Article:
1. Our home was totally destroyed by Hurricane Harvey, and we
are going to rebuild. We are viewing this positively, as a chance
to add some of the bells and whistles that weren’t part of our
original home and that will maximize its value. What do you
Because of the huge number of homes requiring remodeling
now, Bellaire’s future resale market is going to reflect the
trends in new construction. You can maximize the value of
your home by incorporating some of those features into your
rebuild. The things I see many homeowners wanting are:
•Lighting and bright lighting: This can be accomplished with
recessed lighting, which is far more affordable than it used to
be — and the homeowner of today prefers LED lighting.
•Open areas: Engineering and technological advances have
allowed builders today to create open floor plans in homes
and a sense of flow that weren’t possible in the past. If you
have an area that feels too small, this is the opportunity to
open up that space by eliminating walls and other obstacles.
•Clean transitions in flooring: Pre-Harvey, many Bellaire
homes had wood floors, but a growing trend is the tile flooring
that looks like wood. If you do go from wood to tile, make
sure your contractor “floats” the floors to make them even.
Otherwise, you’ll have sections of your flooring on different
2. Harvey moved my home off its foundation — it shifted
right off the slab. Can you explain in layman’s terms how this
You are not alone — I am working on several homes that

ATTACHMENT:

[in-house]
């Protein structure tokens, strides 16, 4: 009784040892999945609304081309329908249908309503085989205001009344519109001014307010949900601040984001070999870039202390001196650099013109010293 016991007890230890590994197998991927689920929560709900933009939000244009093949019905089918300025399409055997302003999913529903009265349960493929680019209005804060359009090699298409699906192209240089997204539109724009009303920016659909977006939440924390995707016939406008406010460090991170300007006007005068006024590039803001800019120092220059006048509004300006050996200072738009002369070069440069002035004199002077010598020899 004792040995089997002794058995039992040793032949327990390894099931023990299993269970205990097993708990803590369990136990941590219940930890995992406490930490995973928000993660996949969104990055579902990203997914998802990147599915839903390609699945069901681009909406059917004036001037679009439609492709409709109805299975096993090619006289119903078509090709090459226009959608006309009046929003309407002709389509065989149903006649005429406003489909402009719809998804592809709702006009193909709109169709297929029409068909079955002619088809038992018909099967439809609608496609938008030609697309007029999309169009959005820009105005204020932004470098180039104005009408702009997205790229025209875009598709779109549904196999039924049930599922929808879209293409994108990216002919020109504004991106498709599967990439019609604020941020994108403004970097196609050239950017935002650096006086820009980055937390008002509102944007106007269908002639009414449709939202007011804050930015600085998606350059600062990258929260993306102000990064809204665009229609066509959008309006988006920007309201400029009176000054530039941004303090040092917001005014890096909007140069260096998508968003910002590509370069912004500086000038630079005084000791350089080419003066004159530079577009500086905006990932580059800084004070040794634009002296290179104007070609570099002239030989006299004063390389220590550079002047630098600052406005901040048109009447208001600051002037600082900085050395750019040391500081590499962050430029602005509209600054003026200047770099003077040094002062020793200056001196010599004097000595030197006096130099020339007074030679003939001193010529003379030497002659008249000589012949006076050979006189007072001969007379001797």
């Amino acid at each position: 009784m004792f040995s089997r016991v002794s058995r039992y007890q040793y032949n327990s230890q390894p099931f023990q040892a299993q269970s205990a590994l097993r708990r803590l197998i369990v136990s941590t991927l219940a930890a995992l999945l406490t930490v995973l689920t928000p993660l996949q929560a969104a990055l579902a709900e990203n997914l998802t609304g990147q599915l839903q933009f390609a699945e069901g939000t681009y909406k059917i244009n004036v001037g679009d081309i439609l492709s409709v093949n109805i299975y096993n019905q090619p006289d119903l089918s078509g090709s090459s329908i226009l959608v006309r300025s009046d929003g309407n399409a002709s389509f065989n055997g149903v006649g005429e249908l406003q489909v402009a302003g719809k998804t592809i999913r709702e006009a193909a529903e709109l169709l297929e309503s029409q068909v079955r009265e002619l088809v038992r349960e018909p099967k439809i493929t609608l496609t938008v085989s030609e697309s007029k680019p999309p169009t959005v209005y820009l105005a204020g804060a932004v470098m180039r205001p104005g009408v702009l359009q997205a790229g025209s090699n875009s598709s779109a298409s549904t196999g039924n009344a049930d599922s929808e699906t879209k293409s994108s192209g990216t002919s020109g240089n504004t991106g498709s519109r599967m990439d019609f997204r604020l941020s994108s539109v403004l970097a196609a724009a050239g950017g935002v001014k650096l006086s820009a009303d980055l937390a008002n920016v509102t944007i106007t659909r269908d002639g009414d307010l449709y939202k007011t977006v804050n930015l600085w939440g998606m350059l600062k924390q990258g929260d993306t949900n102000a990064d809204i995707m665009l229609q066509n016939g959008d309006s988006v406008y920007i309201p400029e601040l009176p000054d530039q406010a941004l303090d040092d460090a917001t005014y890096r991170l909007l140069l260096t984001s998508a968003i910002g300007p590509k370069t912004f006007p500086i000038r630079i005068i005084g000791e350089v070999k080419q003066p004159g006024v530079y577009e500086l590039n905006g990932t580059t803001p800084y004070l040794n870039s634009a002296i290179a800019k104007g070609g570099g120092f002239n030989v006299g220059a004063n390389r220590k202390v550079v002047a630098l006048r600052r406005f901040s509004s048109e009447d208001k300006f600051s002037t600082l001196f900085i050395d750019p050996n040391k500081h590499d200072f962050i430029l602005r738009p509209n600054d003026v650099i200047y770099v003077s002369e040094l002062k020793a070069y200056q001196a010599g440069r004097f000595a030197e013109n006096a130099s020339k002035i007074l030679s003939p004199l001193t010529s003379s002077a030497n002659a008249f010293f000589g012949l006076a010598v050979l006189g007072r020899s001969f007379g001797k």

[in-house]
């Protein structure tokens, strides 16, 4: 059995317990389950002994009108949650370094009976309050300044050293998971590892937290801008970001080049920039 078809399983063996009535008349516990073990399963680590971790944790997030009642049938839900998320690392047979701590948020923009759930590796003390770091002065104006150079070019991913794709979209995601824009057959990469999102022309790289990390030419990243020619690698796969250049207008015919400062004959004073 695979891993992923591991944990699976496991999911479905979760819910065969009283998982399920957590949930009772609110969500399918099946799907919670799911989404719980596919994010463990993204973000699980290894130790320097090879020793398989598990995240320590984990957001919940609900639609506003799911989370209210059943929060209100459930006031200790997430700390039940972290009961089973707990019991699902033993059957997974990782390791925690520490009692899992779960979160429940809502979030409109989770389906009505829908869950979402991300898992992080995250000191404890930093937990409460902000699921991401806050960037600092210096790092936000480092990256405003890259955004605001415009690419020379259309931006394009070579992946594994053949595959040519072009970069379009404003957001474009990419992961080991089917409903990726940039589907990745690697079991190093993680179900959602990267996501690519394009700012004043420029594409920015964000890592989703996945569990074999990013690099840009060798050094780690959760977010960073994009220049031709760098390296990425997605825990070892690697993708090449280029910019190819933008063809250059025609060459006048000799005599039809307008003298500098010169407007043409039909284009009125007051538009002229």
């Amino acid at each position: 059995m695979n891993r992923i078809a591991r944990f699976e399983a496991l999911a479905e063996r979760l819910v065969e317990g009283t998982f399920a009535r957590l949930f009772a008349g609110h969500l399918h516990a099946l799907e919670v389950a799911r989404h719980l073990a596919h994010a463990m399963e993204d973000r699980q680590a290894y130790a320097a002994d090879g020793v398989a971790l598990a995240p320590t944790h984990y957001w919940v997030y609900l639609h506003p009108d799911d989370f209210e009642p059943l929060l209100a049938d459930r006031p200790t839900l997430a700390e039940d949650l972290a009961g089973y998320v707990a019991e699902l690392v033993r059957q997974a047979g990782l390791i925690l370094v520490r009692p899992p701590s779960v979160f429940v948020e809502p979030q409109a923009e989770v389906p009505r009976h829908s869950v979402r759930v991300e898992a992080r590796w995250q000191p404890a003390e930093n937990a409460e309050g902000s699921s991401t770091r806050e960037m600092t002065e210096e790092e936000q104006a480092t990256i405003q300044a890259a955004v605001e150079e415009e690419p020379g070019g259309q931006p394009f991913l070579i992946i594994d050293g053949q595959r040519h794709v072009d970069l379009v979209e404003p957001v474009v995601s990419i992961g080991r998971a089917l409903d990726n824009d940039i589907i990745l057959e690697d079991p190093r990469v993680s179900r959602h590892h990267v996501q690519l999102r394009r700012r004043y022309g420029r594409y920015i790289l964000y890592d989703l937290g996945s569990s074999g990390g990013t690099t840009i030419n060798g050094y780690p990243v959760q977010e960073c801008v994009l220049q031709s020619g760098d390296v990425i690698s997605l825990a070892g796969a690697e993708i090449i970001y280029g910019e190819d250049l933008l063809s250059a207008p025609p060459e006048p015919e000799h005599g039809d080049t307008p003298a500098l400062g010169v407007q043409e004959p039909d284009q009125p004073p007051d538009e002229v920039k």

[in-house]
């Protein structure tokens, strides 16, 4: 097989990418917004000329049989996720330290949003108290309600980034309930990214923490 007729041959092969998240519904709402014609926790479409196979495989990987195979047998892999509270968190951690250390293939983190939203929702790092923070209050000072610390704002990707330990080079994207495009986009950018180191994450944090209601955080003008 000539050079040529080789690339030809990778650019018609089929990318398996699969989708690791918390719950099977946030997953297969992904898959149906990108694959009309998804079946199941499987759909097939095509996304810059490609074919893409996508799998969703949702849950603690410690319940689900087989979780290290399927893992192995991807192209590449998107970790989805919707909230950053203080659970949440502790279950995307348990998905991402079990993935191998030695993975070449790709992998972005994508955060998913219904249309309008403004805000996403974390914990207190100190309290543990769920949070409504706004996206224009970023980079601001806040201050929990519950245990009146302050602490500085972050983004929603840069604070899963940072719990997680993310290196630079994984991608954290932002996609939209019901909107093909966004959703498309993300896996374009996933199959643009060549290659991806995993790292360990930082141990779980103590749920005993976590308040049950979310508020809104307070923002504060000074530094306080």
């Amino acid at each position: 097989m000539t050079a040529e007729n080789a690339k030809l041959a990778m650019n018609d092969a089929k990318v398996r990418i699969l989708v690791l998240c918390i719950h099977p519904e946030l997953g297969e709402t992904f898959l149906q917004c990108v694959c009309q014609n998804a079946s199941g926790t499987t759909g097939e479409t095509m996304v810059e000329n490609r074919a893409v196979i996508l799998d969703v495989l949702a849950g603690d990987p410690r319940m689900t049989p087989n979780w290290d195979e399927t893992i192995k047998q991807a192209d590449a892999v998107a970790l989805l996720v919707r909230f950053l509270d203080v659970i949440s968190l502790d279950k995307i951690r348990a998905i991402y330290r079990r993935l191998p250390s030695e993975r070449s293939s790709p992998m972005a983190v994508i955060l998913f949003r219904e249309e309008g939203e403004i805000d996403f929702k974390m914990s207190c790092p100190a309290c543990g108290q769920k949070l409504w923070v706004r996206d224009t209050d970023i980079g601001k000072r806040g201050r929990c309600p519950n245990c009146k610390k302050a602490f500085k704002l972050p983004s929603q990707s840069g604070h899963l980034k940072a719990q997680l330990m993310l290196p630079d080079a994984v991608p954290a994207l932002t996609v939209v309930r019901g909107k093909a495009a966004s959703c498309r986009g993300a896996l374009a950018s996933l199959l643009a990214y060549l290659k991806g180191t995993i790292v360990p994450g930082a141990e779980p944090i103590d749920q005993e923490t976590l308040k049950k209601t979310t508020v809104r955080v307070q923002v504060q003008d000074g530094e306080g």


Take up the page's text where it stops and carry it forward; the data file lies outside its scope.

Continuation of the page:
experienced this unpleasant surprise. The good news is that it
can be fixed. Some insurance company engineers are blaming
this on wood flooring that was installed too close to a wall,
causing the wood to swell and push out the walls. My theory
is that frequently the anchor bots around the perimeter of
foundations aren’t installed properly or tightly enough. Water
is heavy — about 62 pounds per cubic foot. If a 1,500-squarefoot
home had two feet of water in it, that meant it could
have had 189,000 pounds of water pushing against the
walls. So there are many possibilities about why foundations
moved. Common sense dictates that when you have pressure
from water pushing against something that is not securely
fastened, it will likely move.
3. We’ve been going back and forth: Do we do a substantial
remodel on our flood-damaged home, or do we rebuild
completely? We’d like to hear from you about the pros and cons
Here are the things I believe you should be considering:
•How long do you plan to live in your home, and what is your
financial position in it?
•What was the condition of the home prior to the flood?
•What do you imagine will happen with your home when
you sell it — will the new buyer be willing to pay for the
improvements you have installed? Will you get a return on
This is the hardest part: You have to remove any emotion
when considering those questions. If the home was working
for you and the answer is to stay, go the quicker route and
remodel. If you want changes, new construction means a
home that is exactly the way you want it — and given the
recent frequency of flooding, current requirements will mean
it will be built higher, far out of the flood plain. That means
peace of mind. Those are the pros. The cons are all about time
— the planning, waiting on approvals, and longer construction
period that are required in rebuilding.
All these are huge decisions — but ones we deal with every
day at Luria. We’re ready to create your dream home,
however you decide to achieve it.
Do you have questions for Aaron?
Email him at Aaron@BellaireEssentials.com
Call Aaron at 713 828-2155